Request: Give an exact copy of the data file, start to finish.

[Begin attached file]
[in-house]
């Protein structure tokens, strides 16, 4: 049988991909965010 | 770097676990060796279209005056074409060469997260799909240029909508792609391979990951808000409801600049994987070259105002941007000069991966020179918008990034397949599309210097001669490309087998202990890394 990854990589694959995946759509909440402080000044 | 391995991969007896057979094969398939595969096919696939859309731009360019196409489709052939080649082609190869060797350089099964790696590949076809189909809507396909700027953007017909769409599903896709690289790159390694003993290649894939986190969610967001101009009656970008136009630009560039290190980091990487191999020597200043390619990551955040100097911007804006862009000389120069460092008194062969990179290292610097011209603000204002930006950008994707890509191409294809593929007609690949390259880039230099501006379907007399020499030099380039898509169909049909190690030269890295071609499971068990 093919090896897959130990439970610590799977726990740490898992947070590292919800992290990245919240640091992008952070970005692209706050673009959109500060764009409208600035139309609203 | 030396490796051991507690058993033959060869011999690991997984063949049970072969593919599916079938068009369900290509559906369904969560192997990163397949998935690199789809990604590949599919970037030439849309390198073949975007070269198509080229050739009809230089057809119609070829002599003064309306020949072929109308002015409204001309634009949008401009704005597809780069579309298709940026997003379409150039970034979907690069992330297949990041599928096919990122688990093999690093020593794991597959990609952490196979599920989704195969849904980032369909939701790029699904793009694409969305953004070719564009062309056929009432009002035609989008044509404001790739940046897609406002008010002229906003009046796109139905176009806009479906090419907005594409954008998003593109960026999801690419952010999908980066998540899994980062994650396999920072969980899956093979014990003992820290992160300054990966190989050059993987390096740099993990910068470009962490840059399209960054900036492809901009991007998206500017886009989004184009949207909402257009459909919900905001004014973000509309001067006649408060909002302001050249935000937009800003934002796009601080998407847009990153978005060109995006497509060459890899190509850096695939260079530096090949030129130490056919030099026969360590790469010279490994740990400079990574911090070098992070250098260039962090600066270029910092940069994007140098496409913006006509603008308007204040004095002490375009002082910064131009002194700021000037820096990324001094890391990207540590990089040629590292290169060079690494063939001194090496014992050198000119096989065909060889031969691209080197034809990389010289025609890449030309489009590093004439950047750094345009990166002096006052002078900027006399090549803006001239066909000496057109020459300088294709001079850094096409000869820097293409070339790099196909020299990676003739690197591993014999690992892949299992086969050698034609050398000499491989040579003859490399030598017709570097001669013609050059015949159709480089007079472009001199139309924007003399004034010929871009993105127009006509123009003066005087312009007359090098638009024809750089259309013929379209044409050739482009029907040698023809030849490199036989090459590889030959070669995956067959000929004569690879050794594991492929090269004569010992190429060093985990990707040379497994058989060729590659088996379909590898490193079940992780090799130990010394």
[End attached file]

[in-house]
């Protein structure tokens, strides 16, 4: 049988991909965010 | 770097676990060796279209005056074409060469997260799909240029909508792609391979990951808000409801600049994987070259105002941007000069991966020179918008990034397949599309210097001669490309087998202990890394 990854990589694959995946759509909440402080000044 | 391995991969007896057979094969398939595969096919696939859309731009360019196409489709052939080649082609190869060797350089099964790696590949076809189909809507396909700027953007017909769409599903896709690289790159390694003993290649894939986190969610967001101009009656970008136009630009560039290190980091990487191999020597200043390619990551955040100097911007804006862009000389120069460092008194062969990179290292610097011209603000204002930006950008994707890509191409294809593929007609690949390259880039230099501006379907007399020499030099380039898509169909049909190690030269890295071609499971068990 093919090896897959130990439970610590799977726990740490898992947070590292919800992290990245919240640091992008952070970005692209706050673009959109500060764009409208600035139309609203 | 030396490796051991507690058993033959060869011999690991997984063949049970072969593919599916079938068009369900290509559906369904969560192997990163397949998935690199789809990604590949599919970037030439849309390198073949975007070269198509080229050739009809230089057809119609070829002599003064309306020949072929109308002015409204001309634009949008401009704005597809780069579309298709940026997003379409150039970034979907690069992330297949990041599928096919990122688990093999690093020593794991597959990609952490196979599920989704195969849904980032369909939701790029699904793009694409969305953004070719564009062309056929009432009002035609989008044509404001790739940046897609406002008010002229906003009046796109139905176009806009479906090419907005594409954008998003593109960026999801690419952010999908980066998540899994980062994650396999920072969980899956093979014990003992820290992160300054990966190989050059993987390096740099993990910068470009962490840059399209960054900036492809901009991007998206500017886009989004184009949207909402257009459909919900905001004014973000509309001067006649408060909002302001050249935000937009800003934002796009601080998407847009990153978005060109995006497509060459890899190509850096695939260079530096090949030129130490056919030099026969360590790469010279490994740990400079990574911090070098992070250098260039962090600066270029910092940069994007140098496409913006006509603008308007204040004095002490375009002082910064131009002194700021000037820096990324001094890391990207540590990089040629590292290169060079690494063939001194090496014992050198000119096989065909060889031969691209080197034809990389010289025609890449030309489009590093004439950047750094345009990166002096006052002078900027006399090549803006001239066909000496057109020459300088294709001079850094096409000869820097293409070339790099196909020299990676003739690197591993014999690992892949299992086969050698034609050398000499491989040579003859490399030598017709570097001669013609050059015949159709480089007079472009001199139309924007003399004034010929871009993105127009006509123009003066005087312009007359090098638009024809750089259309013929379209044409050739482009029907040698023809030849490199036989090459590889030959070669995956067959000929004569690879050794594991492929090269004569010992190429060093985990990707040379497994058989060729590659088996379909590898490193079940992780090799130990010394």